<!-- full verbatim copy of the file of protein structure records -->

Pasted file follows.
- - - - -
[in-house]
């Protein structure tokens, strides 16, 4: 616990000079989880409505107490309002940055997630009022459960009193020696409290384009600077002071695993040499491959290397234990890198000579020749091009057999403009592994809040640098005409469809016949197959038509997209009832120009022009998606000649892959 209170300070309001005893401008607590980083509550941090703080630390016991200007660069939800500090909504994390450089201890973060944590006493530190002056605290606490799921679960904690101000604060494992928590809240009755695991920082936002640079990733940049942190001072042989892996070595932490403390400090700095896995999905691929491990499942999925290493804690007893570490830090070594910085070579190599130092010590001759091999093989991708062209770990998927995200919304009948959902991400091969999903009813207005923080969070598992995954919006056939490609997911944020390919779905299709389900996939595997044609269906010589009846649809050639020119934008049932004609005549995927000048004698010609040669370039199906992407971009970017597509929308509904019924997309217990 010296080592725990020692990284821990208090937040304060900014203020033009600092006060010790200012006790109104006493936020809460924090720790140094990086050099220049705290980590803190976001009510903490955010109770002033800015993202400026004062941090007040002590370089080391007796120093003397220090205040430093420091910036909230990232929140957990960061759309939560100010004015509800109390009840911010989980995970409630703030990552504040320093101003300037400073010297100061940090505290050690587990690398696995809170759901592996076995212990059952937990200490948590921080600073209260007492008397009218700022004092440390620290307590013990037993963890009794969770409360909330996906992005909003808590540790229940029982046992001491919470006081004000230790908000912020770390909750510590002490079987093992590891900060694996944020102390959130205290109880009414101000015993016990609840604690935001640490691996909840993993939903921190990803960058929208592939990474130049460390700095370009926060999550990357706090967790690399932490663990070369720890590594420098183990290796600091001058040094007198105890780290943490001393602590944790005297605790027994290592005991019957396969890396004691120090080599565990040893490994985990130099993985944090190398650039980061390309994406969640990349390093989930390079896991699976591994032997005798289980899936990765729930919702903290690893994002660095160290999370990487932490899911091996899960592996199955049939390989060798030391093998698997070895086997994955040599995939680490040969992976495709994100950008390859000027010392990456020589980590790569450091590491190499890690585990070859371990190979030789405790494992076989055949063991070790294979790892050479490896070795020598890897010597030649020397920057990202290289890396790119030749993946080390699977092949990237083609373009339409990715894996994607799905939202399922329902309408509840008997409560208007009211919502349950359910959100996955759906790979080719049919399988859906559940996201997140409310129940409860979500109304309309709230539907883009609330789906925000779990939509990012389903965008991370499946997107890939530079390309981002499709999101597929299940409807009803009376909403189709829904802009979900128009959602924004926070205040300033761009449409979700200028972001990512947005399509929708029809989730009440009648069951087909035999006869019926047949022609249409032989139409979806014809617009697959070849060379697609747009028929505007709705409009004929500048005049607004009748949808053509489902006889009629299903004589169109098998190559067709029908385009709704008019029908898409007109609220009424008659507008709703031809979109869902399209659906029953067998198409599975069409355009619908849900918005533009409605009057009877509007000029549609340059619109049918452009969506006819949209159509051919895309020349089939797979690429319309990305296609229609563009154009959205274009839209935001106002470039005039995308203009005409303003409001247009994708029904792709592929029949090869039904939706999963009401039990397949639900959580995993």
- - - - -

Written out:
[in-house]
């Protein structure tokens, strides 16, 4: 616990000079989880409505107490309002940055997630009022459960009193020696409290384009600077002071695993040499491959290397234990890198000579020749091009057999403009592994809040640098005409469809016949197959038509997209009832120009022009998606000649892959 209170300070309001005893401008607590980083509550941090703080630390016991200007660069939800500090909504994390450089201890973060944590006493530190002056605290606490799921679960904690101000604060494992928590809240009755695991920082936002640079990733940049942190001072042989892996070595932490403390400090700095896995999905691929491990499942999925290493804690007893570490830090070594910085070579190599130092010590001759091999093989991708062209770990998927995200919304009948959902991400091969999903009813207005923080969070598992995954919006056939490609997911944020390919779905299709389900996939595997044609269906010589009846649809050639020119934008049932004609005549995927000048004698010609040669370039199906992407971009970017597509929308509904019924997309217990 010296080592725990020692990284821990208090937040304060900014203020033009600092006060010790200012006790109104006493936020809460924090720790140094990086050099220049705290980590803190976001009510903490955010109770002033800015993202400026004062941090007040002590370089080391007796120093003397220090205040430093420091910036909230990232929140957990960061759309939560100010004015509800109390009840911010989980995970409630703030990552504040320093101003300037400073010297100061940090505290050690587990690398696995809170759901592996076995212990059952937990200490948590921080600073209260007492008397009218700022004092440390620290307590013990037993963890009794969770409360909330996906992005909003808590540790229940029982046992001491919470006081004000230790908000912020770390909750510590002490079987093992590891900060694996944020102390959130205290109880009414101000015993016990609840604690935001640490691996909840993993939903921190990803960058929208592939990474130049460390700095370009926060999550990357706090967790690399932490663990070369720890590594420098183990290796600091001058040094007198105890780290943490001393602590944790005297605790027994290592005991019957396969890396004691120090080599565990040893490994985990130099993985944090190398650039980061390309994406969640990349390093989930390079896991699976591994032997005798289980899936990765729930919702903290690893994002660095160290999370990487932490899911091996899960592996199955049939390989060798030391093998698997070895086997994955040599995939680490040969992976495709994100950008390859000027010392990456020589980590790569450091590491190499890690585990070859371990190979030789405790494992076989055949063991070790294979790892050479490896070795020598890897010597030649020397920057990202290289890396790119030749993946080390699977092949990237083609373009339409990715894996994607799905939202399922329902309408509840008997409560208007009211919502349950359910959100996955759906790979080719049919399988859906559940996201997140409310129940409860979500109304309309709230539907883009609330789906925000779990939509990012389903965008991370499946997107890939530079390309981002499709999101597929299940409807009803009376909403189709829904802009979900128009959602924004926070205040300033761009449409979700200028972001990512947005399509929708029809989730009440009648069951087909035999006869019926047949022609249409032989139409979806014809617009697959070849060379697609747009028929505007709705409009004929500048005049607004009748949808053509489902006889009629299903004589169109098998190559067709029908385009709704008019029908898409007109609220009424008659507008709703031809979109869902399209659906029953067998198409599975069409355009619908849900918005533009409605009057009877509007000029549609340059619109049918452009969506006819949209159509051919895309020349089939797979690429319309990305296609229609563009154009959205274009839209935001106002470039005039995308203009005409303003409001247009994708029904792709592929029949090869039904939706999963009401039990397949639900959580995993």